Growth conflicts, feminism boost ‘Stranger Things’
There’s a nice mishmash of genres in the third season of “Stranger Things,” more clearly bringing together a palatable take on science fiction, slasher and action themes for the ’80s-set show. But it isn’t quite the same anymore—and that’s mostly a good thing. (Spoiler alert.)
It’s 1985, and the geeky kids of Hawkins, Indiana, are back, this time with returning and altogether new foes, including perhaps their toughest one yet: growing up.
Young sweethearts Mike (Finn Wolfhard) and Elle/Eleven (Millie Bobby Brown) are inseparable, driving the latter’s adoptive dad, Chief Hopper (David Harbour), nuts whenever they’re in a room together.
Lucas (Caleb McLaughlin) and Max (Sadie Sink) have become closer as well, while Dustin (Gaten Matarazzo), back from science camp, claims to have a girlfriend who’s “hotter than Phoebe Cates.”
The fourth boy, Will (Noah Schnapp), is disappointed in his friends because they don’t seem interested in playing Dungeons and Dragons with him anymore.
Hopper’s fatherly intervention eventually sets up rules for Mike and Elle’s relationship, limiting their time together. She and Max soon become close friends, the latter helping her further find her own identity. Max introduces her to fashion, fun times at the mall, even feminist heroine Wonder Woman—stuff she never learned from her guy pals.
Almost concurrently, Dustin intercepts a Russian spy message that he, brother-figure Steve (Joe Keery) and the latter’s ice cream parlor coworker Robin (Maya Hawke) try to decode.
Meanwhile, Mike’s older sister Nancy (Natalia Dyer) is now an intern at the town newspaper, while her boyfriend Jonathan (Charlie Heaton) is its intern photographer. They investigate a case involving some rats’ changing behavior, but her initiative is ridiculed by the old men in the newsroom.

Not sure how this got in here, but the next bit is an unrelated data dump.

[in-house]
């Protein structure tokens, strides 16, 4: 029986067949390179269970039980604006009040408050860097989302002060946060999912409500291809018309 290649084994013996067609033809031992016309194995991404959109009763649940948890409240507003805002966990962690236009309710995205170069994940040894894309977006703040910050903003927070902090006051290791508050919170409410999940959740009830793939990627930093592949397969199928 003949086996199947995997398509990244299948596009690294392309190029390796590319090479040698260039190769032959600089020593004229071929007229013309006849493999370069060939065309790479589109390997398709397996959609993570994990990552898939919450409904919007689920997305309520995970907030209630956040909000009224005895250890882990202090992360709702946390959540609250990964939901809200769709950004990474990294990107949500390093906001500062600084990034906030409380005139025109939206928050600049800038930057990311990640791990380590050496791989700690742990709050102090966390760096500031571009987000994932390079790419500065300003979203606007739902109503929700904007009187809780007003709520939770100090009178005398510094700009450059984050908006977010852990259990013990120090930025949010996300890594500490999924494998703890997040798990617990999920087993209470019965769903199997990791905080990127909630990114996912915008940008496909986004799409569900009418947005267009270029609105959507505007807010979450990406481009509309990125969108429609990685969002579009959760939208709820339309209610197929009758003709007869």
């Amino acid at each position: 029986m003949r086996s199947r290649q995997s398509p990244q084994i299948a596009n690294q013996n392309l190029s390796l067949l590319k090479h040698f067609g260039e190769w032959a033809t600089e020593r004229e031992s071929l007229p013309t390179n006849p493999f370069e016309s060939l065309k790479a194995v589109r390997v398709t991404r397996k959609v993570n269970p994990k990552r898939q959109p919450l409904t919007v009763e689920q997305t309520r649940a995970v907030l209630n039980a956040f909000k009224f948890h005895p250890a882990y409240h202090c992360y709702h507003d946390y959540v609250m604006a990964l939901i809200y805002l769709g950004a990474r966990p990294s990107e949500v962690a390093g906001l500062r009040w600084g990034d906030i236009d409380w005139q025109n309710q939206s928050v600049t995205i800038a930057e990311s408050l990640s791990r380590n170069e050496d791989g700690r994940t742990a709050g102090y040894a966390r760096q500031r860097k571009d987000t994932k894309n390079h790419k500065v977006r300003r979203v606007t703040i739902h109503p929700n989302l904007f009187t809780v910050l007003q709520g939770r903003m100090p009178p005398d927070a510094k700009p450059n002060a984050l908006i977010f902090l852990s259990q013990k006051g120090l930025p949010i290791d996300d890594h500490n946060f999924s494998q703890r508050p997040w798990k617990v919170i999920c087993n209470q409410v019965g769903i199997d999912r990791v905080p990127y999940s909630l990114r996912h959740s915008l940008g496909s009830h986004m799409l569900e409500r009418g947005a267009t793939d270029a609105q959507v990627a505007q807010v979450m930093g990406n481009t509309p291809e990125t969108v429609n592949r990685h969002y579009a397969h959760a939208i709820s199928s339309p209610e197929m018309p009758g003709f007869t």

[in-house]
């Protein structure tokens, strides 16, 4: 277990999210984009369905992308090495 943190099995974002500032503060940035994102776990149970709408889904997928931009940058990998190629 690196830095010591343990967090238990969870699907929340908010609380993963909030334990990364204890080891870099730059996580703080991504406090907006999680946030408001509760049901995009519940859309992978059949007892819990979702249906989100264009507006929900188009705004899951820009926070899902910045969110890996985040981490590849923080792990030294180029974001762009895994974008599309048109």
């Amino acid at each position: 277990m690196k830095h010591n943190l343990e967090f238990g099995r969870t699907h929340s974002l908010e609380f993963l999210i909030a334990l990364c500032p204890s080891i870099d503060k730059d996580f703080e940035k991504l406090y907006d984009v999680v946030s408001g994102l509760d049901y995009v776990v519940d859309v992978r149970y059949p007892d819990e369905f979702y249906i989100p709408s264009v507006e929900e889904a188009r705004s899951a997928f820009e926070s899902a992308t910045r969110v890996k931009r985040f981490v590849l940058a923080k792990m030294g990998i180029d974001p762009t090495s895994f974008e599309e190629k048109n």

Hopper and Will’s mom Joyce (Winona Ryder) go on a separate investigation themselves, suspecting something amiss in a closed facility previously run by the covert organization that affected both their families’ lives.
And Max’s older brother Billy (Dacre Montgomery) meets a sinister force that makes him an even more dangerous and despicable person.
“Stranger Things 3” is made busy with these seemingly separate threads that are later woven intricately, just like in previous seasons. And while the girl-power bent was obvious with its female characters in the past, these new episodes more openly empower the psychic-telekine Elle, the aspiring journalist Nancy, the tomboyish Max, the generally concerned mom Joyce, and two other characters: Lucas’ sassy little sister Erica (Priah Ferguson) and the snarky but resourceful Robin.
From Max teaching Elle to not depend on guys, to Nancy’s mom convincing her to fight for what she wants in a man’s world—this show certainly makes use of its reach to empower its female viewers, especially in a time when misogyny and abuse are prominent issues.
It still roots for the underdog, and it’s especially heartwarming to see Steve’s ongoing redemption arc—he’s turned from heel to hero rather impressively.
The pain of growing up is also evident in Will’s own storyline. When Mike tells him, “It’s not my fault you don’t like girls,” it could be interpreted two ways: Will is clinging on to his innocence, and dislikes girls in a “Little Rascals” way. Or it could mean that he’s gay, which has long been speculated on by fans. Either way, his disillusionment at keeping his friends from going their own ways is heartbreaking.
It’s a strong season, the colors and trends of the decade vividly captured in many shots, and the era’s zeitgeist in its catchy pop music (Madonna, Corey Hart, Wham, Limahl, et al).
Despite the sublime things, though, some parts have gotten strangely worn out—like Eleven’s usual scowly, power-display schtick, with everyone else arranged like a class picture behind her. Also, the Hopper-Joyce sexual tension is contrived and gets tiring after a bit.
Still, no matter how often this growing “family’s” world is turned upside down by The Upside Down this season, its renewed focus on growth and change often strikes a chord.
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